And actually, there is no group of people who could do a better job than is being done by the incumbents.

            It’s all too much.

            What is keeping the show going, for now, is the production of extraordinary economic surplus by the technology-fueled system of (partial) free enterprise and the banking/financial system that supports it-

            -as flawed and accident-prone as those institutions are.

  2. Despite the efforts of the two great powers, Sparta and Athens, to keep the peace, irritating local conflicts brought about the end of a glorious Athenian civilisation. The Roman Empire went the same way with hardly a whimper.

    We are all born in infancy and most of us stay there. Observers on here can see what is happening but our lotus-eating government and ruling class can’t. No one has any remedy as far as I’ve seen and we await a saviour to end this misery.

    A large asteroid flew close to earth a few days ago, undetected till after it had passed. Maybe that’s all we can look forward to.

  3. Education?

    Why learn how to make one’s own way in life when one needs not?

    And certainly, there is no need to learn how to make oneself a nett contributor to the material abundance and civil security of the community, when there are no incentives to do so-

    -indeed, when the incentives are in the opposite direction.

  4. And far too many of the adults amused themselves making sagacious and humorous statements.

    And far too few adults put their intellects, the products of their education, their life experiences creatively and productively to work.

    And the civilisation dissolved.

  5. I was at a birthday/dinner party a couple of weeks back and a rather tedious and smug woman said that her daughter was taking Sociology and Humanities at university to which I could not resist with saying “Well, she should help along the economy no end”.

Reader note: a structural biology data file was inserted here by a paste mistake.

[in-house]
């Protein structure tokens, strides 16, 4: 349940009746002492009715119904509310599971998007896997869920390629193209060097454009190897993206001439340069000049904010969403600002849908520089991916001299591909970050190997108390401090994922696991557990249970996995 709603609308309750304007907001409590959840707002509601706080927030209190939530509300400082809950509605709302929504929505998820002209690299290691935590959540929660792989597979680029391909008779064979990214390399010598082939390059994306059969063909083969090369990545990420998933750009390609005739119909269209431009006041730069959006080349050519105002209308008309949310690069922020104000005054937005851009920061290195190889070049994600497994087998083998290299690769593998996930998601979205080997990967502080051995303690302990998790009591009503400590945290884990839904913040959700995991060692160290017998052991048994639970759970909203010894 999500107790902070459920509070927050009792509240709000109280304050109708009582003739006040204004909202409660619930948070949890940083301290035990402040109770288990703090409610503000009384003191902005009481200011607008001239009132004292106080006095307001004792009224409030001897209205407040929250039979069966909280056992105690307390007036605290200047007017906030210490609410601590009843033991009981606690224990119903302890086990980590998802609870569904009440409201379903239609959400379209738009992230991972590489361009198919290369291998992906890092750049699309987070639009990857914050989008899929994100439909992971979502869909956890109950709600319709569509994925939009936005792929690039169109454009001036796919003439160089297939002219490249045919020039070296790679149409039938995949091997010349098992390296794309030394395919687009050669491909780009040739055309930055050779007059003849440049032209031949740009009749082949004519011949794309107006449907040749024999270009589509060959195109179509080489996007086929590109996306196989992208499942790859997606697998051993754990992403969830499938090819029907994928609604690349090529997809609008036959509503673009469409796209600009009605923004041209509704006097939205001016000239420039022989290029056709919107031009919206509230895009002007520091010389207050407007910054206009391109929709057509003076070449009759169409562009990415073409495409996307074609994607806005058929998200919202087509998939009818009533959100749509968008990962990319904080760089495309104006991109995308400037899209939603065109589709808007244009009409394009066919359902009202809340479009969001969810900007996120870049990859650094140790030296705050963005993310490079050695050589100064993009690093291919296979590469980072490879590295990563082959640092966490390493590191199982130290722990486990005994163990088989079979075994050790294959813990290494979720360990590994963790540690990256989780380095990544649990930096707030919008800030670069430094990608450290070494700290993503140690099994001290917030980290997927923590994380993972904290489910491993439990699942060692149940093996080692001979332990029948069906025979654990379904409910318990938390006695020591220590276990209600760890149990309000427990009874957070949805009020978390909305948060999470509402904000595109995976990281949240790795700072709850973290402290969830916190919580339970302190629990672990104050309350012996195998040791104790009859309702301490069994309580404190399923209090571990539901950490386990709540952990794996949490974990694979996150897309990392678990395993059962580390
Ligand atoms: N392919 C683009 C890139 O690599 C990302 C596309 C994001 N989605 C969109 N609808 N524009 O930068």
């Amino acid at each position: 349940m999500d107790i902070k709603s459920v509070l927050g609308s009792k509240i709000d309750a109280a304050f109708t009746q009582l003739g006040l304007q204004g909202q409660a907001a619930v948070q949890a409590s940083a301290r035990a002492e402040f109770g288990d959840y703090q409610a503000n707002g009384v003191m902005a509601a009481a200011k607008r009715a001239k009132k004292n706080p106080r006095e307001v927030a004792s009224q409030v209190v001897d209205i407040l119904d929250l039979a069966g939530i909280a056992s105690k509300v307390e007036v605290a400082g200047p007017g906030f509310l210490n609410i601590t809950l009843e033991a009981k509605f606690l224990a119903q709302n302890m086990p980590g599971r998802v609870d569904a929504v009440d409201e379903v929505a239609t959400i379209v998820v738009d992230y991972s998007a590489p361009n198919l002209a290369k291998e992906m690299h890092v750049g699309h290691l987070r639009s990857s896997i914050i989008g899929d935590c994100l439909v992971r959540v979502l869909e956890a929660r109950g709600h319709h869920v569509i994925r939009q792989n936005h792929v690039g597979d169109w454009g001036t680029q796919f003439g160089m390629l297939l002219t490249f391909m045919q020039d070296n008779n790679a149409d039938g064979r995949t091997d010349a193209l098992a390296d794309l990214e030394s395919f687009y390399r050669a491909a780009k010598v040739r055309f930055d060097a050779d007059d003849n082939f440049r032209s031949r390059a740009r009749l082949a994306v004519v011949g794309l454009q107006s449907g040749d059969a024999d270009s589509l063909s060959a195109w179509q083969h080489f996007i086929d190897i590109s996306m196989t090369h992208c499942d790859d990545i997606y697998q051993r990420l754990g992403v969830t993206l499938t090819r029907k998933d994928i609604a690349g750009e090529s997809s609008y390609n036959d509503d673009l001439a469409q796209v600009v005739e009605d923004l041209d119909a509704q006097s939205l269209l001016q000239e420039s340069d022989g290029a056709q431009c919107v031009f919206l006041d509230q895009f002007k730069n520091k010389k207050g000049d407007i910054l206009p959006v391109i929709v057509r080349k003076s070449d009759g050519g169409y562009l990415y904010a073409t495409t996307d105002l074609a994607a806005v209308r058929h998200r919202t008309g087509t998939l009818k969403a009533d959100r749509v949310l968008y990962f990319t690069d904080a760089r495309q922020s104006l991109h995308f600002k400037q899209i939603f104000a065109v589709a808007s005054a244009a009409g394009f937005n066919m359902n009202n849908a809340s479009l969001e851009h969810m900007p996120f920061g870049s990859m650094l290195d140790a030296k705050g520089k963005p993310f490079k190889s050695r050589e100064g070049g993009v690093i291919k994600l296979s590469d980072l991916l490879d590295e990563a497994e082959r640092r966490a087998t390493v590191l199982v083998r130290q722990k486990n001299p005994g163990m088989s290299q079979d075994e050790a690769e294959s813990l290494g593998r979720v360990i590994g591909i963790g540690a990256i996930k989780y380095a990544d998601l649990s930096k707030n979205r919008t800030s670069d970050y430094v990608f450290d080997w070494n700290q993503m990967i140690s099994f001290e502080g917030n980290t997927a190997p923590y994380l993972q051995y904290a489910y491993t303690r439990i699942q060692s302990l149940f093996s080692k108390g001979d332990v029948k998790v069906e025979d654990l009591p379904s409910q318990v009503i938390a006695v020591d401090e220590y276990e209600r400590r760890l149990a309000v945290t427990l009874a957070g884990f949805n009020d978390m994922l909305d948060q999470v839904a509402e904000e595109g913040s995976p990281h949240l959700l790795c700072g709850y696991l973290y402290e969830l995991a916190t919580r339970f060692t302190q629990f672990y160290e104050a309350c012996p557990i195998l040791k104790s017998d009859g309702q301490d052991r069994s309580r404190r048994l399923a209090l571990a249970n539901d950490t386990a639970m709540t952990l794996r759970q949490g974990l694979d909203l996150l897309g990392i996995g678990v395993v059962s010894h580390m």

• Fair enough, you couldn’t have responded in a more tedious and smug way. I hope she pushed a bowl of trifle into your sarky face.

  6. HMG seems to have stopped by the island of the lotus-eaters.

    The kids, on the other hand, lively, witty, polite and disciplined have caused our sleepwalking government and suspiciously orange-coloured Eff Offqual chair to abandon a cretinous policy involving half-baked Year 6 algebra. Perhaps the kids, if they can spare 20 minutes more, could reform the House of Lords before starting their zoom degrees, attractively priced at £50k.

  7. Yes, good article, very funny, and tells the awful truth of the matter.

    Now if we are to squeak through this New Dark Age, we must ensure there is proper education provided for the precious few who are both educable and eager to be educated.

    This sort of thing has always been done, all over the world since the earliest of days.

    Even now, it is practiced in certain institutions, in certain walks and stations of life, esp in certain countries.

    Volunteers among certain elites -of the good kind- take it on themselves to club together and help young persons who show promise and talent.

    Mass education was and remains a useful gesture.

    But the main event, in preparing a critical number among the rising generations for high responsibility, is elsewhere.